Insert Catchy Title

Phase one: work and save money for travel and decide where/what you want to do. Check. I worked full-time for four months saving every penny. I found and decided to farm in Costa Rica.

Phase two: live in another country and be a part of the culture. Check. I lived and worked on farms in Costa Rica for three months, learning Spanish along the way.

Phase three: Job shadow, study Chinese, and work part-time for the awkward two and half month period before I go to China in April.

Finding a job proved to be a bit more difficult than I had hoped, but I did manage to get a job before February came. Currently I am working as a receptionist at High Desert Rheumatology and Internal Medicine. (It took me a day to remember what the office was called). It’s a great, low stress job with flexible hours and really nice co-workers.

So after securing a job, things started falling into place. I started feeling more motivated to do stuff. I began searching for people who I could job shadow. I contacted a woman who knows a lot of business people in Farmington and she connected me with a graphic designer at Majestic Media. I interviewed her one day about how she got her job and how happy she was with it. Then I sat and watched what she did for an hour.

I’ve realized that connections and relationships can really get you far in life if only you pursue them. In January, I met a woman who owns a bed and breakfast so I asked if I could see what she does. She showed me around the place and told me about how it got started. Currently it is the low season so I didn’t actually get to see her interact with any guests, but I hope to soon.

The third job shadowing I’ve begun is at San Juan Reproduction. I know one of the graphic designers there. I’ve gotten a quick tour of the place and a peek into what she does. I will continue to go there on a weekly basis and will get to play with the programs that she uses on a computer beside her.

I also have a pending job shadowing at a restaurant, which could even turn into another part-time job…

I plan on writing more in-depth on each of my job shadowing experiences. So if you’re interested in the lessons I’ve learned from each of the jobs I’ve dabbled in, be on the lookout.

In addition to my career exploration, I have been asked to help with a new business. So, not only have I been job shadowing, I also am helping design and maintain a website for this business. (More details about this is March when we launch the website). I have never designed a website before, so I am learning a tiny bit of HTML and a bit more CSS as well as blogging. The woman I am working with (I guess you could call her my business partner?) has over twenty years of advertising and marketing experience, so I am getting to learn that aspect of business as well. We met with a man who owns an internet marketing company called ICT Marketing (Insert Catchy Title…yes I did borrow the name for this blog post). So now I have learned about SEO and how to make a webpage come up in google. And the plan is to continue using his expertise to get people to our website. Being a part of beginning this business has provided me opportunity. An opportunity to learn by doing, to create, to do something for Farmington, to make connections, to form relationships, all of which will help me to get a career(s). I’m learning skills that college just doesn’t provide.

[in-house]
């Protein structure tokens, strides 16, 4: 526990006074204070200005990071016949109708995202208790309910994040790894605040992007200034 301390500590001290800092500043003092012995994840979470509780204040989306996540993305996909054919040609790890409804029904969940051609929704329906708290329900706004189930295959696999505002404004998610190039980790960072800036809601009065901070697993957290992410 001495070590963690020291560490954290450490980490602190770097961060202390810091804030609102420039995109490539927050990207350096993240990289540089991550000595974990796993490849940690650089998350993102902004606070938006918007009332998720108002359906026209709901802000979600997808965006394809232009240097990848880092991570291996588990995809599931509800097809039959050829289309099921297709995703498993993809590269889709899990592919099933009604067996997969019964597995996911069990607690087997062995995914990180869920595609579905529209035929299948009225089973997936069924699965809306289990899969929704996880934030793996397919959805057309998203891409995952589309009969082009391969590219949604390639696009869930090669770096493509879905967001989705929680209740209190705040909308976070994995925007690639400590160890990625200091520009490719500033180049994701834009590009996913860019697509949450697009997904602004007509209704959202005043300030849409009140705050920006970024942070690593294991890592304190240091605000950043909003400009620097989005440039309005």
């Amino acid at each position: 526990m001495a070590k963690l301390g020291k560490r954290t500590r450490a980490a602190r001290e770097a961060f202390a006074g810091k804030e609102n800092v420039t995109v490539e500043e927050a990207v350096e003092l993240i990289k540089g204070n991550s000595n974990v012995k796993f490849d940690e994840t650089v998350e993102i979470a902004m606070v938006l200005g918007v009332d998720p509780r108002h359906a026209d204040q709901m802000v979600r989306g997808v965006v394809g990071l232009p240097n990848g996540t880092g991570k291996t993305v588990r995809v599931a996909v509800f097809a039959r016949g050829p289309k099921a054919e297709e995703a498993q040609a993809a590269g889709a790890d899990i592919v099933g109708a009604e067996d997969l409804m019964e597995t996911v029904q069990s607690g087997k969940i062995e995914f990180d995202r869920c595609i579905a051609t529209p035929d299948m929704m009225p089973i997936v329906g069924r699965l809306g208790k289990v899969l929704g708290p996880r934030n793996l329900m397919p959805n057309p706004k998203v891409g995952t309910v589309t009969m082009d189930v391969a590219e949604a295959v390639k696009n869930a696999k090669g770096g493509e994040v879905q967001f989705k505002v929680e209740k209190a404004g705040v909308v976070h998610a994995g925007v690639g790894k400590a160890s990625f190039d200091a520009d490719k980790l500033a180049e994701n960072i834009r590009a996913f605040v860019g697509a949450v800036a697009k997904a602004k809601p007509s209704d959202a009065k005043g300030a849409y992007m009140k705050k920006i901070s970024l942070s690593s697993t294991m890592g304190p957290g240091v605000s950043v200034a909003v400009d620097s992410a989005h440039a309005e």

Right now my life is a collage. It seems a bit messy, but it works.

My goal of studying Chinese has been a bit difficult as every time I try to think in Chinese it comes out in Spanish…But I’m working on it.

You’d think that once I got a job and started job shadowing that would be enough, but I also enjoy learning/playing bridge twice a week and I’ve started going back to Tae Kwon Do. And I still have free time. Cool, huh? It’s amazing how many things you can fit into a week.


One thought on “Insert Catchy Title

  1. FP , you me feel like such a slacker!
    SEO? Do I miss something? What is it?
    As to Spanish when you reach for Chinese. I think at this stage that may be normal. Your linguistic centers/language memory don’t work quite so easily. I imagine , (since it is more deeply ingrained – I don’t know the technical terminology) that if you want to count to ten in Mandarin you can still do it, without finding yourself suddenly saying unbidden: ” uno, dos, tres. ” What is different is that learning new material so quickly and then shifting is a bit complex. I think so anyway.
    It’s a little like an event I remember with Nallely when she was little. I asked her how to say socks in Spanish. She thought a moment , and said “sockatines. ” her mother Sonia and I both just laughed – which made her self conscious and mad. But she was just struggling with being bilingual and still learning – in two languages.

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